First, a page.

In August 2020, Drs. Sharma and da Silva performed open-heart surgery on Jahliah. Doctors detached one of the leaflets of her valve and divided all of the abnormal attachments of the valve to the right ventricle. With the detached tissue, they recreated a functional tricuspid valve by creating a funnel or cone out of the valve tissue. As the conical valve was constructed, the surgeons reattached it inside the heart so the divider or separation is now at the correct location, referred to as the atrioventricular junction. This was the first such repair for Ebstein’s anomaly using the da Silva technique at UNC and very likely the first true Cone Procedure in the state of North Carolina.
“It’s our feeling that the Cone Procedure offers a good durable repair,” explains Dr. Sharma. “Other repair options include placing an artificial valve in a child, but this is not the best solution because the artificial valve doesn’t grow with them. In a child that’s still growing to replace the valve commits them to multiple operations, valve infections, or valve thromboses, which are clots in the valve. Eventually, the patient will need multiple valve replacements because the tissue valve won’t last their lifetime. Putting in the artificial mechanical valve on the right side of the heart can be dangerous because those valves tend to clot more and if the valve clots, it doesn’t work, and the patient can get very sick quickly. Those are the reasons why we selected the Cone technique, which uses their patient’s own valvular tissue, and is the most natural way to address the problem with the valve. Around 95% of the heart centers in the country don’t have experience or expertise with doing the Cone operation in children.”
Along with the Cone procedure, Dr. Sharma and his team performed arrhythmia surgery, also referred to as the “Maze” procedure. The Maze procedure interrupts the abnormal electrical circuits inside the heart that create an arrhythmia or abnormal heart rhythm. The Maze procedure establishes a way for electrical activity to follow the maze that the doctors created, and so the irregular heart rhythms are controlled without medicine. Jahliah showed promising results from both aspects of the operation, and her heart has maintained a normal rhythm since leaving the hospital.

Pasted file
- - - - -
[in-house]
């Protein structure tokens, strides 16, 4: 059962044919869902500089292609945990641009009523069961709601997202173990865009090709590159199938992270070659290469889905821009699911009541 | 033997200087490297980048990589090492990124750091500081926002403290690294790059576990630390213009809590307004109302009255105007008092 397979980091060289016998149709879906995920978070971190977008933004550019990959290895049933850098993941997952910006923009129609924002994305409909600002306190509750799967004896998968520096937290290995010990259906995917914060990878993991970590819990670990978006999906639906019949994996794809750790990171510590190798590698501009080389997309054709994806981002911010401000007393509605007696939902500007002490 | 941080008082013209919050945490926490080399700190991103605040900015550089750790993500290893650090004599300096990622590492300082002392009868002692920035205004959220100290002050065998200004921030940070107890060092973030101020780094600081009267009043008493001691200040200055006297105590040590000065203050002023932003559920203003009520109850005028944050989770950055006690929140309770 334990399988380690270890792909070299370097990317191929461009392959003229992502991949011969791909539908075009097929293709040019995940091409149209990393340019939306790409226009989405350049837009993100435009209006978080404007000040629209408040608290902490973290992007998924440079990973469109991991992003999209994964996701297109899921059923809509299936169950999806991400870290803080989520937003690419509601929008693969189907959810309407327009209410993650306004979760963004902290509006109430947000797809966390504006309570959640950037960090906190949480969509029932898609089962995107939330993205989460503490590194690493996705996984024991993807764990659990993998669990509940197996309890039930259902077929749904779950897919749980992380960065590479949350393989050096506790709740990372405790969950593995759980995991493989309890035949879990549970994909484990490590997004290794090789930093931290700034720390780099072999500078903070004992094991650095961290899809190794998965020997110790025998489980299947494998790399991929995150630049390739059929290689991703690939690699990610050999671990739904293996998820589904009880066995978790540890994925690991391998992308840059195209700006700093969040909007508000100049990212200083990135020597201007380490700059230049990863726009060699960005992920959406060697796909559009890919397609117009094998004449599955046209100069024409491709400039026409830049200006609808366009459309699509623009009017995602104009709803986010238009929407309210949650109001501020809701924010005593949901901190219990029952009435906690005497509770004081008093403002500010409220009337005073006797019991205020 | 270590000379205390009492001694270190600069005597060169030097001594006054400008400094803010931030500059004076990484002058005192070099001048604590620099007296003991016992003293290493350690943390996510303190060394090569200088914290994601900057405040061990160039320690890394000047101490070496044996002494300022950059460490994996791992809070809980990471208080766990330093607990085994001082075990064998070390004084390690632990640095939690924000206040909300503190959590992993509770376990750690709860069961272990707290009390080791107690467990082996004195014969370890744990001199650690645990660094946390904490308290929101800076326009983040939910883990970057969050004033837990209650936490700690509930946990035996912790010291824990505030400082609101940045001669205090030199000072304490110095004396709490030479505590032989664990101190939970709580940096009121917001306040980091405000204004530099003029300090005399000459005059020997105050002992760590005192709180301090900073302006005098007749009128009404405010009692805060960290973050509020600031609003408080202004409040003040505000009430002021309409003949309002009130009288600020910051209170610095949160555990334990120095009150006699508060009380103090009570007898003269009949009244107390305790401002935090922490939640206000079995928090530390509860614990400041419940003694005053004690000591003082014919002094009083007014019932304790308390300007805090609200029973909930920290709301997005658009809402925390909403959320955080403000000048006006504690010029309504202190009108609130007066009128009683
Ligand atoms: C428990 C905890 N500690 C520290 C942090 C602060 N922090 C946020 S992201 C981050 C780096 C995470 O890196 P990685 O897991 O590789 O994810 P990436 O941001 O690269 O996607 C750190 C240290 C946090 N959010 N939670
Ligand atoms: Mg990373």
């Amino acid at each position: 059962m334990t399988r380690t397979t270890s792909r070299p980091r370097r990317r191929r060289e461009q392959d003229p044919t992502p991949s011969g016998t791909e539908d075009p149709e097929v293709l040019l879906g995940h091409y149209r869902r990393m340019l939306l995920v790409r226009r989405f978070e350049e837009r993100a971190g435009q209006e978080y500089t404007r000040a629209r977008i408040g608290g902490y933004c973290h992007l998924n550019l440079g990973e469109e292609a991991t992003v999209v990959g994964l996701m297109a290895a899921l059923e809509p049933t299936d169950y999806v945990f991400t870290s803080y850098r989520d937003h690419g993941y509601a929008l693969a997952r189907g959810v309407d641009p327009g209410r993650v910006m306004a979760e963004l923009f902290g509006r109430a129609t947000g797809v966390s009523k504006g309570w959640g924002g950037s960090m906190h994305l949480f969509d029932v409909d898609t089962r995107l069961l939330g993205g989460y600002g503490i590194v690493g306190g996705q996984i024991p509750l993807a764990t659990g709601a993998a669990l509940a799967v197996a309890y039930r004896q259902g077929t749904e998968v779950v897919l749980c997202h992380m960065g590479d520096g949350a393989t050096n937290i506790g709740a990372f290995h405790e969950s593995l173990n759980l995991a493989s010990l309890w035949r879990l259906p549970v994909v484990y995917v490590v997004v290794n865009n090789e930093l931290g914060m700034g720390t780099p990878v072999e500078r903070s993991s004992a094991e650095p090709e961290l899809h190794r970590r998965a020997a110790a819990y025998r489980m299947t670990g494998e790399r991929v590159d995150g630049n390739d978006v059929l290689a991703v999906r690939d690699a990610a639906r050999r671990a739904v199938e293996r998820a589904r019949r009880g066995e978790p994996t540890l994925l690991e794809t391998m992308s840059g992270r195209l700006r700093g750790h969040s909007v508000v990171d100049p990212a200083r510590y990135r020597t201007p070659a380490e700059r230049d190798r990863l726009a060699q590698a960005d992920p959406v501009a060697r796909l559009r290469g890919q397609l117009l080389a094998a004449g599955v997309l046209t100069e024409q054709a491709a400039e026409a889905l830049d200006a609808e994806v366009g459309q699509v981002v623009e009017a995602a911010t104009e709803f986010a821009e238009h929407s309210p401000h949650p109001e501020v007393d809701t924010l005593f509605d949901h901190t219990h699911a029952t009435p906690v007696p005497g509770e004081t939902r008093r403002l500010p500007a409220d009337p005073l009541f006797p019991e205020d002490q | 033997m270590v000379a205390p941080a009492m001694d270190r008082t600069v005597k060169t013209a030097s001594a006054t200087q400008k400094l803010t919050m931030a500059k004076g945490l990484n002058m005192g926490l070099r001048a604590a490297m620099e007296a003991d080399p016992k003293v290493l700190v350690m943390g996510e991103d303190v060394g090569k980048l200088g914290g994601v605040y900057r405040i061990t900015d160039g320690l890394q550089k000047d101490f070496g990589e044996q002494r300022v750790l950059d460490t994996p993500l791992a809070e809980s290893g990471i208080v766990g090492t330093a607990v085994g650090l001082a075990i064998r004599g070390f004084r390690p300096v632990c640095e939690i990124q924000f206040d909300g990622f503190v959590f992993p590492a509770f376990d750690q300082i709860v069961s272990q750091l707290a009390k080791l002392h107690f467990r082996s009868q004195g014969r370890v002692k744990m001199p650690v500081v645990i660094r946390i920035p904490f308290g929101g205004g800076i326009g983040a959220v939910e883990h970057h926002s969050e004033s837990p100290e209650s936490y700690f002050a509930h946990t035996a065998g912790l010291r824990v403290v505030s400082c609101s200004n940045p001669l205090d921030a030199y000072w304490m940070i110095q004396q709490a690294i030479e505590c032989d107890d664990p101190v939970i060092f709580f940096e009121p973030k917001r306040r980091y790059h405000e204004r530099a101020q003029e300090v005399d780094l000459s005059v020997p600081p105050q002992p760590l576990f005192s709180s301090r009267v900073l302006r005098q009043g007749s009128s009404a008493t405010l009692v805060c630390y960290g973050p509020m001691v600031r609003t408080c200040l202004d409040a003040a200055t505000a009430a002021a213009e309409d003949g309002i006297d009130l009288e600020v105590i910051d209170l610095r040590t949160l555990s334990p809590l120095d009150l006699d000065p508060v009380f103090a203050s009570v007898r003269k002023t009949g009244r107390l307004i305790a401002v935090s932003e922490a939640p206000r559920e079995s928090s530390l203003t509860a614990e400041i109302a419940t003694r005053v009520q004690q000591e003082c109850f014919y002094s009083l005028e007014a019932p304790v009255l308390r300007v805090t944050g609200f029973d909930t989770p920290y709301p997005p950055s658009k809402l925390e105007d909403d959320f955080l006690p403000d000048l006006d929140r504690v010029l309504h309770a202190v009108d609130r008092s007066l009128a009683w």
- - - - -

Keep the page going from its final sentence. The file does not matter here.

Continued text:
The hope for Jahliah is that she is not going to require lifelong medication for the heart rhythm problem because doctors solved that issue with the Maze procedure. Her heart function has improved with the repair of her heart valve, the amount of dilation or stretching of the heart has decreased, and her heart size is now approaching normal. The heart valve that was repaired, the tricuspid valve with the Cone operation, seems to be working very well with no valve narrowing and minimal or no regurgitation or backflow of the valve anymore.
Timing and Recovery
Jahliah underwent surgery at UNC Children’s hospital in the middle of the COVID-19 pandemic. Doctors weighed the timing of her procedure since they didn’t want to put her at risk. Her heart condition also affects the lungs, as does going on the heart-lung machine during the operation. They didn’t want to subject her to any kind of threat of COVID infection on top of the open-heart surgery. This is how doctors came to the decision to schedule her surgery over the summer. Not only was Jahliah out of school, but the hospital didn’t have any pediatric patients with COVID in the ICU at the time.
“It was very stressful and scary knowing that my nine-year-old was about to have open-heart surgery,” says Takeisha. “I have to say she had an awesome, amazing team of doctors and nurses that worked with her. They reassured me that they were going to do everything they could for her while she was in surgery. It gave me a little peace of mind, but I was still worried, still scared, still praying as a mom. Jahliah, on the other hand, didn’t have any fear about the surgery at first. I think I was more scared than her.”